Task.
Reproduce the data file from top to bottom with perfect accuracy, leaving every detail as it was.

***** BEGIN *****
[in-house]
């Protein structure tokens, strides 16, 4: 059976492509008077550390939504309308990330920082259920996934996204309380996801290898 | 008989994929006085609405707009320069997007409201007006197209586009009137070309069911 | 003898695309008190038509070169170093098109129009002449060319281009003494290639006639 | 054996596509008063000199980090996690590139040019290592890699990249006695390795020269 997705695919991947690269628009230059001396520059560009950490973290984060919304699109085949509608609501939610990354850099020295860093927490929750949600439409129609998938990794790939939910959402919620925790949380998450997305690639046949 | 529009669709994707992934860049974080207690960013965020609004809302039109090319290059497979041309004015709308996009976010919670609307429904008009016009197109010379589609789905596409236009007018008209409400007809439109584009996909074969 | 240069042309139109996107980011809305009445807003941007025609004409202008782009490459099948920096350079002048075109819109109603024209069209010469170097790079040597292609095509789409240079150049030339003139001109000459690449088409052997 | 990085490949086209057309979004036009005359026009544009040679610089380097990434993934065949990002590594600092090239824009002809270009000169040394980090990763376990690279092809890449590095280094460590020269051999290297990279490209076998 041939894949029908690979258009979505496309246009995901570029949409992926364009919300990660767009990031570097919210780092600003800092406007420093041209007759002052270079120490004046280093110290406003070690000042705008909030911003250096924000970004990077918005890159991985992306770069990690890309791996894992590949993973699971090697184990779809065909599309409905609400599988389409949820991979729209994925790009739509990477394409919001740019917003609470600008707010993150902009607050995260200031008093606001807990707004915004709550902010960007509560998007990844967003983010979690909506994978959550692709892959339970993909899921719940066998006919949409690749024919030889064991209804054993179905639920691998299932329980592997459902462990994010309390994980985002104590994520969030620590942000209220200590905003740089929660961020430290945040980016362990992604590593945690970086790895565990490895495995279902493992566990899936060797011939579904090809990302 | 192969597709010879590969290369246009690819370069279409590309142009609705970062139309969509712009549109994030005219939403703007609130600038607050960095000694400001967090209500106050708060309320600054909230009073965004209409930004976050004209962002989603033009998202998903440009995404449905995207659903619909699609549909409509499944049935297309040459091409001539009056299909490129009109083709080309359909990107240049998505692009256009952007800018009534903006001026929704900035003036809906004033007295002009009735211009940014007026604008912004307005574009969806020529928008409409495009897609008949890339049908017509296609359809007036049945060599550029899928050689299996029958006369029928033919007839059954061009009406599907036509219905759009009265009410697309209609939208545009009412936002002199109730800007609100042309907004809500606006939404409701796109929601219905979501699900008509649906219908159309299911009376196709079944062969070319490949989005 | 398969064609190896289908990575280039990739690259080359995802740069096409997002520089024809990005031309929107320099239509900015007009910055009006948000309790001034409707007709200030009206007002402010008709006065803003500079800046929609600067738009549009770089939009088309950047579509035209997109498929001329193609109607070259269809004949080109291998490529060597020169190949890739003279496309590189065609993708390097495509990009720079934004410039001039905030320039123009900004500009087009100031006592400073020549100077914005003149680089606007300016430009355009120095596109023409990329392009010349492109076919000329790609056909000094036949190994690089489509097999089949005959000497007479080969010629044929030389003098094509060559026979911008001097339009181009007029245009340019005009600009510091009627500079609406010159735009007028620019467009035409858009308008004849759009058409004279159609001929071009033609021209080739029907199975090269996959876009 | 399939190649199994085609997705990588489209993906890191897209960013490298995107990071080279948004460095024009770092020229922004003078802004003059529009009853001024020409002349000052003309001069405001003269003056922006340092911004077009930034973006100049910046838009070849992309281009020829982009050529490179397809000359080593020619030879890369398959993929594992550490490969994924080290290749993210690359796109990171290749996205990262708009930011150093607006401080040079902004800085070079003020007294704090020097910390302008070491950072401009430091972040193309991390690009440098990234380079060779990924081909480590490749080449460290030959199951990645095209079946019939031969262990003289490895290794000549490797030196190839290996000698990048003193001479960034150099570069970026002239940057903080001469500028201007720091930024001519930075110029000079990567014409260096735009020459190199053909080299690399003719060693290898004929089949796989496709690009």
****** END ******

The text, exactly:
[in-house]
């Protein structure tokens, strides 16, 4: 059976492509008077550390939504309308990330920082259920996934996204309380996801290898 | 008989994929006085609405707009320069997007409201007006197209586009009137070309069911 | 003898695309008190038509070169170093098109129009002449060319281009003494290639006639 | 054996596509008063000199980090996690590139040019290592890699990249006695390795020269 997705695919991947690269628009230059001396520059560009950490973290984060919304699109085949509608609501939610990354850099020295860093927490929750949600439409129609998938990794790939939910959402919620925790949380998450997305690639046949 | 529009669709994707992934860049974080207690960013965020609004809302039109090319290059497979041309004015709308996009976010919670609307429904008009016009197109010379589609789905596409236009007018008209409400007809439109584009996909074969 | 240069042309139109996107980011809305009445807003941007025609004409202008782009490459099948920096350079002048075109819109109603024209069209010469170097790079040597292609095509789409240079150049030339003139001109000459690449088409052997 | 990085490949086209057309979004036009005359026009544009040679610089380097990434993934065949990002590594600092090239824009002809270009000169040394980090990763376990690279092809890449590095280094460590020269051999290297990279490209076998 041939894949029908690979258009979505496309246009995901570029949409992926364009919300990660767009990031570097919210780092600003800092406007420093041209007759002052270079120490004046280093110290406003070690000042705008909030911003250096924000970004990077918005890159991985992306770069990690890309791996894992590949993973699971090697184990779809065909599309409905609400599988389409949820991979729209994925790009739509990477394409919001740019917003609470600008707010993150902009607050995260200031008093606001807990707004915004709550902010960007509560998007990844967003983010979690909506994978959550692709892959339970993909899921719940066998006919949409690749024919030889064991209804054993179905639920691998299932329980592997459902462990994010309390994980985002104590994520969030620590942000209220200590905003740089929660961020430290945040980016362990992604590593945690970086790895565990490895495995279902493992566990899936060797011939579904090809990302 | 192969597709010879590969290369246009690819370069279409590309142009609705970062139309969509712009549109994030005219939403703007609130600038607050960095000694400001967090209500106050708060309320600054909230009073965004209409930004976050004209962002989603033009998202998903440009995404449905995207659903619909699609549909409509499944049935297309040459091409001539009056299909490129009109083709080309359909990107240049998505692009256009952007800018009534903006001026929704900035003036809906004033007295002009009735211009940014007026604008912004307005574009969806020529928008409409495009897609008949890339049908017509296609359809007036049945060599550029899928050689299996029958006369029928033919007839059954061009009406599907036509219905759009009265009410697309209609939208545009009412936002002199109730800007609100042309907004809500606006939404409701796109929601219905979501699900008509649906219908159309299911009376196709079944062969070319490949989005 | 398969064609190896289908990575280039990739690259080359995802740069096409997002520089024809990005031309929107320099239509900015007009910055009006948000309790001034409707007709200030009206007002402010008709006065803003500079800046929609600067738009549009770089939009088309950047579509035209997109498929001329193609109607070259269809004949080109291998490529060597020169190949890739003279496309590189065609993708390097495509990009720079934004410039001039905030320039123009900004500009087009100031006592400073020549100077914005003149680089606007300016430009355009120095596109023409990329392009010349492109076919000329790609056909000094036949190994690089489509097999089949005959000497007479080969010629044929030389003098094509060559026979911008001097339009181009007029245009340019005009600009510091009627500079609406010159735009007028620019467009035409858009308008004849759009058409004279159609001929071009033609021209080739029907199975090269996959876009 | 399939190649199994085609997705990588489209993906890191897209960013490298995107990071080279948004460095024009770092020229922004003078802004003059529009009853001024020409002349000052003309001069405001003269003056922006340092911004077009930034973006100049910046838009070849992309281009020829982009050529490179397809000359080593020619030879890369398959993929594992550490490969994924080290290749993210690359796109990171290749996205990262708009930011150093607006401080040079902004800085070079003020007294704090020097910390302008070491950072401009430091972040193309991390690009440098990234380079060779990924081909480590490749080449460290030959199951990645095209079946019939031969262990003289490895290794000549490797030196190839290996000698990048003193001479960034150099570069970026002239940057903080001469500028201007720091930024001519930075110029000079990567014409260096735009020459190199053909080299690399003719060693290898004929089949796989496709690009």